Thursday, 9 June 2011


I didn’t sleep much last night. The plight of the indigenous people of Brazil whose lives will be turned upside down by the building of the Belo Monte Dam is breaking my heart - and I’m finding it difficult to know how to digest and process the knowledge that whilst I’m living my safe and comfortable existence on the Malvern Hills, preparing a talk about bees for a local garden festival this weekend, these people (and others around the world) are fighting for their home, their land, their culture, their future....

Everything in me wants to travel to Brazil so that I can stand in solidarity with the people of the Amazonian rainforest whose land (an area the size of Wales) will be flooded to facilitate the monstrous and insatiable greed of those who already have ‘enough’.  My soul is crying out to join with the souls of my fellow human beings to help make their voices heard so that this terrible thing will not happen - and I would gladly exchange my comfortable little home and all my material belongings tomorrow for news that the dam is not going to be built after all.

This is not the only issue I feel strongly about. There are so many ‘wrongs’ we need to put ‘right’ that I find it difficult sometimes to know which way to turn and which campaign to put my energies into. I am deeply concerned about the oceans, trees, food poverty & GM crops, climate change, bees and loss of biodiversity to name but a few – and I want to help everything and everyone who is suffering. But I can’t.

So how do I reconcile these thoughts and get out of bed in the morning? What can I do? Are my efforts making any difference or is it all a complete waste of time?

The answer I keep coming back to is that I am not alone and that together we can make a difference.  It’s ok to feel the pain, the fear, the desperation and the horror. It’s ok to acknowledge our weaknesses, our limitations, our fragility and our humanity - in fact these feelings are all part of the process that brings about real, lasting change.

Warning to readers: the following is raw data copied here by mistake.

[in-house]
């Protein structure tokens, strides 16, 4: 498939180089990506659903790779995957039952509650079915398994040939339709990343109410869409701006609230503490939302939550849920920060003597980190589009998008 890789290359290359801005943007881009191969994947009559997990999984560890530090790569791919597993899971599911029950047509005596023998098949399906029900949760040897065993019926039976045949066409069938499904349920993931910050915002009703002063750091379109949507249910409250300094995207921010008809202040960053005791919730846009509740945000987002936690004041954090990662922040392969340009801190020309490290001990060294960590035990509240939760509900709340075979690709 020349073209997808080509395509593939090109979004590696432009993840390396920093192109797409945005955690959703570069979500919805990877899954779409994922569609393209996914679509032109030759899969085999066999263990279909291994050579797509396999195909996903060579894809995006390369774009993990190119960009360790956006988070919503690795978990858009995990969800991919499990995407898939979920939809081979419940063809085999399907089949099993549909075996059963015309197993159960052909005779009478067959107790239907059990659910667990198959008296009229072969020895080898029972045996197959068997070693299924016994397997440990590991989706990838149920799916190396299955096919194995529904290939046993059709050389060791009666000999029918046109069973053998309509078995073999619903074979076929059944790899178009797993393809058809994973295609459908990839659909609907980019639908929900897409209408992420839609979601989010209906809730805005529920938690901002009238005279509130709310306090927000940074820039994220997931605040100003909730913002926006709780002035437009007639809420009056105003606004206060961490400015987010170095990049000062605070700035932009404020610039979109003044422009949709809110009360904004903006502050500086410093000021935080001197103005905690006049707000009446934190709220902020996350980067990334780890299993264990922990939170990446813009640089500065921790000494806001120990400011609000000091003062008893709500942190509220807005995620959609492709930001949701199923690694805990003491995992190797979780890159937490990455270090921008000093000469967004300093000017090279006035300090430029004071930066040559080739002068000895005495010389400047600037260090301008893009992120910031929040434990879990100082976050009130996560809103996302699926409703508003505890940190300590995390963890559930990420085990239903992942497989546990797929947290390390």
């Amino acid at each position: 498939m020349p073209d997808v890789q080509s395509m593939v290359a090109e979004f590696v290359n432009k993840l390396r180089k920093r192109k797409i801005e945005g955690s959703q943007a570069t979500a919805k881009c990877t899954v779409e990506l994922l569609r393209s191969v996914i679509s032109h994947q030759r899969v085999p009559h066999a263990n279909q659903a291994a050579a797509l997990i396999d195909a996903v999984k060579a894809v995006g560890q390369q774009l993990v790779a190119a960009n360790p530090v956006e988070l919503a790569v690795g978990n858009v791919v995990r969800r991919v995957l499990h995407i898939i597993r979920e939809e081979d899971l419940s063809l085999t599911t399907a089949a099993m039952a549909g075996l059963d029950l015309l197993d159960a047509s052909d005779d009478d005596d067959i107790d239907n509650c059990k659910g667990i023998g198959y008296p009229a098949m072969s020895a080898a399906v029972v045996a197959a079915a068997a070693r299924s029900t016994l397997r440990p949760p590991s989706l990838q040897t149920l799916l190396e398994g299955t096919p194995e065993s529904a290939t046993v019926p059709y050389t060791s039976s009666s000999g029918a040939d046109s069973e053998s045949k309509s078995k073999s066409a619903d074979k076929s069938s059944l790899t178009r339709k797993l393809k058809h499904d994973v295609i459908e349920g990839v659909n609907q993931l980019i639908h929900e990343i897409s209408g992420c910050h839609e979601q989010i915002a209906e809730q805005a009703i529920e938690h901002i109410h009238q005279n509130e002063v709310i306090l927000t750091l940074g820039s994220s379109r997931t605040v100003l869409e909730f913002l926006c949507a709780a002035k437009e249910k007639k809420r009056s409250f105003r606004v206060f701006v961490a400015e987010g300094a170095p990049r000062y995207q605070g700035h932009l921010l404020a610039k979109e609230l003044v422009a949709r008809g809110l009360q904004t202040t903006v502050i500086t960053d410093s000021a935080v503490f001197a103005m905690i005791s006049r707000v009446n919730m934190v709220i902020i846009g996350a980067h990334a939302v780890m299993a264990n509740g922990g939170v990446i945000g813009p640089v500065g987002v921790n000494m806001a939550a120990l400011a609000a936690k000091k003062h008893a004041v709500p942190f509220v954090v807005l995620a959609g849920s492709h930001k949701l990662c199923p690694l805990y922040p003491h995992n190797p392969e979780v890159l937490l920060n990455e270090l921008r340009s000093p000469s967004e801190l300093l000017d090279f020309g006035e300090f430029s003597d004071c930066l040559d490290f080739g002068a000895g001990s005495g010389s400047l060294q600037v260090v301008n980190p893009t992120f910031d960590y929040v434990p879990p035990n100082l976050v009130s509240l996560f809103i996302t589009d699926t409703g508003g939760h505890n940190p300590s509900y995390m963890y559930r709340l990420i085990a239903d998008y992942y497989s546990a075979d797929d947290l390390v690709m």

Having accepted and acknowledged that this is where we are, it is easier to begin the journey forward. It’s not going to be an easy journey, but it’s our journey. It must surely be no accident that we have been born into one of the most challenging times in human history; a time where great changes are needed to bring us back into kilt with Mother Earth; a time where each and every one of us has a role to play – no matter how small and insignificant that role may seem. 

So, it’s time for us to look within and search for that spark of light that we all have but which some of us have not yet discovered or are afraid to tap into. What is your passion? What makes you feel most alive and energises you? What turns your light on.......?

The most important thing for us to accept is that we cannot/must not attach ourselves to the ‘outcome’ or the ‘destination’.  This is very difficult for us human beings because we usually like to plan our journeys around a destination, but what we’re facing now is far beyond any journey we have ever undertaken before. This is humanity’s collective journey and maybe 'life-as-we-know-it' needs to break down completely before we can build a new paradigm. It’s time for the great turning, so choose your cause (or causes) replace fear, anger and frustration with love, joy and optimism - and do whatever you can to help because together we can and will make a difference.

As my inspirational friend Hen's time for us to ROAR FOR THE EARTH!!!!

Some beautiful and inspiring words from the Hopi Elders -

I will be a humming bird -

The Great Turning; Joanna Macy -


  1. If we all roar quietly from our little patches of land, together we will echo from the mountain tops. By changing things in our own lives, in small at first almost un-noticable ways we create a snowball effect that gathers hold and gains momentum.

    The voices of the people WILL be heard, alone we are a whimper together we can truly roar and be heard and more importantly listened to.

    Sue xx

  2. I have passed on the details of the petition etc to everyone in my mail box.

    Thank you for bringing this to our awareness.

  3. Signed, it was the least I could do.
    Thanks for raising awareness through your blog & tweets.

  4. Worth watching -

  5. How I love those Hopi people. Thanks for sharing their words and yours.